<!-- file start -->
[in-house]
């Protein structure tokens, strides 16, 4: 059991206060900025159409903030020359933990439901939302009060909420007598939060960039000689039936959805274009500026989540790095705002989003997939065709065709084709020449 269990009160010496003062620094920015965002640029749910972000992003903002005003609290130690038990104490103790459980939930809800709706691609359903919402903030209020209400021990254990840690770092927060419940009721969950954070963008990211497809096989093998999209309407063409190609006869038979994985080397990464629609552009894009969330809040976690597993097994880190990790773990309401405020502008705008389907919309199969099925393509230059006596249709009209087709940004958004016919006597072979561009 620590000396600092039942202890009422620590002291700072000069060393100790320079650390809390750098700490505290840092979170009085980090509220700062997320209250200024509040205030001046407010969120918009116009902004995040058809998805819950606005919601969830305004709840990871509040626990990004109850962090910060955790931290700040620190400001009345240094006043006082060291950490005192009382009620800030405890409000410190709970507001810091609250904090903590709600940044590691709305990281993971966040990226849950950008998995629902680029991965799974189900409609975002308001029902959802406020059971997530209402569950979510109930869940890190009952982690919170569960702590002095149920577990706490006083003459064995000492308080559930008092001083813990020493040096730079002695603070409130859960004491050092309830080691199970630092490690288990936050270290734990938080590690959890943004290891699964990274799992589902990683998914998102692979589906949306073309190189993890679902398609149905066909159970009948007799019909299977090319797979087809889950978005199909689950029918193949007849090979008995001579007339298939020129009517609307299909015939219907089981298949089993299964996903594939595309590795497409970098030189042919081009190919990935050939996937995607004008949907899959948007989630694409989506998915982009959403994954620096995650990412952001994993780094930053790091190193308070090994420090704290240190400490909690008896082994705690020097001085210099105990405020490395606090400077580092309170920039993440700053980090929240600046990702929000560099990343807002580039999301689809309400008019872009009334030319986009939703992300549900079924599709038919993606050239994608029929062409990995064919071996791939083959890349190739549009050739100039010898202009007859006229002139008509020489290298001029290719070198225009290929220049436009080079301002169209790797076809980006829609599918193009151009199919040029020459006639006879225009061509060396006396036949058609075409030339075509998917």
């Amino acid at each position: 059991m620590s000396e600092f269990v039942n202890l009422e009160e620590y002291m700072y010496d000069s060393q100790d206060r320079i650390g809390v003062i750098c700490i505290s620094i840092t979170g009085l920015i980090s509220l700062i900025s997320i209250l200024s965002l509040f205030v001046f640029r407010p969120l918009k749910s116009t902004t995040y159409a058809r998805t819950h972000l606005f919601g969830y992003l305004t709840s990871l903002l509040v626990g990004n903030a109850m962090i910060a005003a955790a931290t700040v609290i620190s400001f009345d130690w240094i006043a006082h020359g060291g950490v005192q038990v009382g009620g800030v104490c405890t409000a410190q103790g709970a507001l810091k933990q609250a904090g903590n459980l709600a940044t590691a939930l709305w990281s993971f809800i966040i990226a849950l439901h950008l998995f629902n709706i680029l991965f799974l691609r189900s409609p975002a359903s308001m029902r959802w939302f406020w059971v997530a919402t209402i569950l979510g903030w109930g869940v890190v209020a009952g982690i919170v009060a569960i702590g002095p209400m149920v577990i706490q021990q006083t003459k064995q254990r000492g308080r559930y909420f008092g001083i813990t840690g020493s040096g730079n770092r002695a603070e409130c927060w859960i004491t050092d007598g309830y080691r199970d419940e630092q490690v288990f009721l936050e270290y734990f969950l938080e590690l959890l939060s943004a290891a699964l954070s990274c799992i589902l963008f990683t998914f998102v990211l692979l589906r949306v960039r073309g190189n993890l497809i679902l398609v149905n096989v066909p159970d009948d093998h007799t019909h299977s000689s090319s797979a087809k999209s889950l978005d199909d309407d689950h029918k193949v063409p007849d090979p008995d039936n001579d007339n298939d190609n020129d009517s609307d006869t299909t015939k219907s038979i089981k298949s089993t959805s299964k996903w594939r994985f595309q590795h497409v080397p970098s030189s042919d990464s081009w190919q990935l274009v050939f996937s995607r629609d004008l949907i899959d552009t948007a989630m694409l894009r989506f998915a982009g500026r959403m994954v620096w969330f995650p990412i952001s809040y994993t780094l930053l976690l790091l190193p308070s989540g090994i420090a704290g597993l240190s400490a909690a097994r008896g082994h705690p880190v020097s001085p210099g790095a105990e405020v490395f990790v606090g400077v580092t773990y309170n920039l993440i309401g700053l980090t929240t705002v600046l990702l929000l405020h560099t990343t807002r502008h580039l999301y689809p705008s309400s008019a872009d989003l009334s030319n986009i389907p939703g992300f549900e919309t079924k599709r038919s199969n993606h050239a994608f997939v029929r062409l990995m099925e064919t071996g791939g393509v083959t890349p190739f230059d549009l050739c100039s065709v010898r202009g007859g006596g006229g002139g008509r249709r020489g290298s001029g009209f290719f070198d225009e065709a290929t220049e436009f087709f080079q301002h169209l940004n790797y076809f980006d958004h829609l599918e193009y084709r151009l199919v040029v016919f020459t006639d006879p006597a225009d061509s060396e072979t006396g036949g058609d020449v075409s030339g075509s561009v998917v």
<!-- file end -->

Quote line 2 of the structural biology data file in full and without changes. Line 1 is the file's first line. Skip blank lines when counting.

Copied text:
């Protein structure tokens, strides 16, 4: 059991206060900025159409903030020359933990439901939302009060909420007598939060960039000689039936959805274009500026989540790095705002989003997939065709065709084709020449 269990009160010496003062620094920015965002640029749910972000992003903002005003609290130690038990104490103790459980939930809800709706691609359903919402903030209020209400021990254990840690770092927060419940009721969950954070963008990211497809096989093998999209309407063409190609006869038979994985080397990464629609552009894009969330809040976690597993097994880190990790773990309401405020502008705008389907919309199969099925393509230059006596249709009209087709940004958004016919006597072979561009 620590000396600092039942202890009422620590002291700072000069060393100790320079650390809390750098700490505290840092979170009085980090509220700062997320209250200024509040205030001046407010969120918009116009902004995040058809998805819950606005919601969830305004709840990871509040626990990004109850962090910060955790931290700040620190400001009345240094006043006082060291950490005192009382009620800030405890409000410190709970507001810091609250904090903590709600940044590691709305990281993971966040990226849950950008998995629902680029991965799974189900409609975002308001029902959802406020059971997530209402569950979510109930869940890190009952982690919170569960702590002095149920577990706490006083003459064995000492308080559930008092001083813990020493040096730079002695603070409130859960004491050092309830080691199970630092490690288990936050270290734990938080590690959890943004290891699964990274799992589902990683998914998102692979589906949306073309190189993890679902398609149905066909159970009948007799019909299977090319797979087809889950978005199909689950029918193949007849090979008995001579007339298939020129009517609307299909015939219907089981298949089993299964996903594939595309590795497409970098030189042919081009190919990935050939996937995607004008949907899959948007989630694409989506998915982009959403994954620096995650990412952001994993780094930053790091190193308070090994420090704290240190400490909690008896082994705690020097001085210099105990405020490395606090400077580092309170920039993440700053980090929240600046990702929000560099990343807002580039999301689809309400008019872009009334030319986009939703992300549900079924599709038919993606050239994608029929062409990995064919071996791939083959890349190739549009050739100039010898202009007859006229002139008509020489290298001029290719070198225009290929220049436009080079301002169209790797076809980006829609599918193009151009199919040029020459006639006879225009061509060396006396036949058609075409030339075509998917």